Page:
Brian Ralph

WPU’s SPS allows students to courageously achieve educational dreams

Earn your degree — on your terms. 

Work deadlines, social functions, doctor’s visits, and a child’s parent-teacher conference can quickly fill up the schedule of a working adult. There seems to be no time for going to college and earning a degree.

But, with the University’s School of Professional Studies (SPS), working adults can take non-traditional courses that make dreams of a degree possible. 

The SPS offers an accelerated degree program with laser-focused curriculum so that adults coming into school with previous college credits can earn a degree in as fast as a year. With 10 degree programs and six educational licensure programs offered across the fall, spring, and summer terms, students can take seven or 14-week-long courses. 

Through this flexible program, many students have courageously achieved their educational dreams. Here are two stories of SPS students. 

Dillon Floyd ’22

When the pandemic hit, Dillon Floyd ’22 found himself with time to think. 

At that time, he worked as an administrative assistant at a law firm. He had graduated with a degree in criminology in 2018 from the University of North Carolina at Wilmington.

However, as COVID-19 caused shutdowns worldwide, Floyd had the space to reflect on what brought him joy. As he thought about where he found purpose in work, he realized how much he enjoyed it when he was employed at various summer camps. He loved teaching and getting to make an impact on students there. He loved working in an educational environment.

He decided to make the joy he found in educating others a full-time career.

To start this, Floyd began to work as an Instructional Assistant at Spring Valley Elementary School in Durham. However, he needed to receive licensure to grow in his new career. 

A friend recommended WPU’s SPS program to him. 

The SPS offered an accelerated education bachelors and licensure program. Floyd could continue to work at Spring Valley while taking courses in the evening. It was the perfect fit. 

In just two years, Floyd received his license, earning it in December 2022. He’s grateful for the flexibility and professors he found at the SPS.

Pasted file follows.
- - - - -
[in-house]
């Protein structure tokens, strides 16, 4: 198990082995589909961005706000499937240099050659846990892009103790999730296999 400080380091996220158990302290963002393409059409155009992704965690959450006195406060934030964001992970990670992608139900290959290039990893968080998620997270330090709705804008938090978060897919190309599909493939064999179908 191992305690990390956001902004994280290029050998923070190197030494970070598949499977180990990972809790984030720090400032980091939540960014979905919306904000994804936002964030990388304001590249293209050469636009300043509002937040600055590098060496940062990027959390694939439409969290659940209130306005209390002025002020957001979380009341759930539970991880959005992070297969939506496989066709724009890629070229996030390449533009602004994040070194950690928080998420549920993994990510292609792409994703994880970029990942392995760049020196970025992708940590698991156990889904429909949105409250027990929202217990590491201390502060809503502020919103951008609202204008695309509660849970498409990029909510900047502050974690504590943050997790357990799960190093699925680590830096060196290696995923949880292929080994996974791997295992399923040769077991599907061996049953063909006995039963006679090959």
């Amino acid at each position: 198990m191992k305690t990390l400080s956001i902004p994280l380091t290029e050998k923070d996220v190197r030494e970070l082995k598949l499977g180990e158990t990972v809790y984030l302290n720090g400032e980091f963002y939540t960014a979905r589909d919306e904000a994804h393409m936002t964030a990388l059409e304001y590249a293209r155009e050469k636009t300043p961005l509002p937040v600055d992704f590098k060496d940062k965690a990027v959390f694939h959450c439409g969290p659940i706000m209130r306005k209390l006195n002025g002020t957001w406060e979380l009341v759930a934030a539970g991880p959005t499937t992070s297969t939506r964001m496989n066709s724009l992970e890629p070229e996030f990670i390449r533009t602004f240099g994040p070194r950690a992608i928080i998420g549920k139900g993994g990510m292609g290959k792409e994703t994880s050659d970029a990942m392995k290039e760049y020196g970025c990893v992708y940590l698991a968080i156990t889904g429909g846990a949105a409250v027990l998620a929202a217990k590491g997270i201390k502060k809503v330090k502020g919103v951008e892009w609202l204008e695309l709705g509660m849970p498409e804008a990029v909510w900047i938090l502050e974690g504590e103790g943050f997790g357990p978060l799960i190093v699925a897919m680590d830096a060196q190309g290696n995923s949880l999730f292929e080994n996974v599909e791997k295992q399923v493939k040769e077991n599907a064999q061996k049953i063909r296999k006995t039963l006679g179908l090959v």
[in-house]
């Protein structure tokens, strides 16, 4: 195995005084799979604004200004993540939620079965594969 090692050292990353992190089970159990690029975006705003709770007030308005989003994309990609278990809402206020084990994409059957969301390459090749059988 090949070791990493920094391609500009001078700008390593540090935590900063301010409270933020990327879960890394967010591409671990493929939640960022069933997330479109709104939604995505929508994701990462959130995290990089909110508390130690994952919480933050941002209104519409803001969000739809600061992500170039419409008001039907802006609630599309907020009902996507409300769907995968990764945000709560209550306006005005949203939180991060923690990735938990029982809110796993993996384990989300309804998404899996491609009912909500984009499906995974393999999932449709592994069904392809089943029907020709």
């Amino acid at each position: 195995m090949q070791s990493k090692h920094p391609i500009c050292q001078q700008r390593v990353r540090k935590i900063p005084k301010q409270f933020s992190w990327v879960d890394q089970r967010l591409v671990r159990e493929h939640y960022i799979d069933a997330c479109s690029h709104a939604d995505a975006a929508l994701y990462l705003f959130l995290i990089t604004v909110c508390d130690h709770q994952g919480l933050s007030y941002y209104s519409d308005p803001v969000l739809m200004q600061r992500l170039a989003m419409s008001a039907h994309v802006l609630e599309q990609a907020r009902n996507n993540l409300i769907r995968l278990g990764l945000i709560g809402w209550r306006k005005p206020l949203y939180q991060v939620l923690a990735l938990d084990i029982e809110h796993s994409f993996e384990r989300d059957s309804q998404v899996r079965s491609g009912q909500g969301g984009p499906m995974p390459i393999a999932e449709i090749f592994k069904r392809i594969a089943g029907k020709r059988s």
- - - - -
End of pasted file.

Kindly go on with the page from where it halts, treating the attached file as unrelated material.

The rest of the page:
“I loved the relationships with the professors at WPU — they deeply care about you,” Floyd said. “They welcomed me and made me feel like I was supposed to be there. My professors taught me that what matters in teaching is building relationships with the students.”

Necole Rasavong ’22

Necole Rasavong ‘22 had been a nurse for 15 years before she found her way to WPU.

Her career as a nurse started when she graduated from Wake Technical Community College with an associate degree in nursing. Initially, she had attended Wake Tech to study math education, but her mind changed when a friend recommended the nursing program. It only took her a few classes for her to realize she loved the field. 

After graduation, she settled into a career as a nurse at North Carolina’s federal prison. However, after a decade and a half, Rasavong wanted to challenge and grow herself professionally. She decided to pursue a bachelor’s in nursing. 

She Googled programs that could enable her to transform her dream into reality. She found the perfect fit with WPU SPS’s Registered Nurse to Bachelor of Science Nursing degree program. 

The RN to BSN program, established in 2019, was created as a component of WPU’s ongoing efforts to create community partnerships and integrate cross-curriculum immersive learning opportunities. WPU is the only Triangle-area University to offer such vital programming.

Rasavong was drawn to the hybrid coursework at WPU — she wanted to be able to ask her professors and classmates questions in person. The program also enabled her to balance life with her two children and her job at the federal prison.

After five semesters at WPU, she graduated at age 41 in Spring 2022. 

 “Even though it was difficult and a lot of work, the fact that I accomplished this was just wow,” she said. “My kids came to the graduation, and it was incredible to show them what their mommy did. They rooted me on the whole time.”

She feels fortunate to have found WPU. Because of the support of her WPU community, family, friends, and coworkers, Rasavong achieved something she didn’t think was possible. 

To learn more about SPS, please visit

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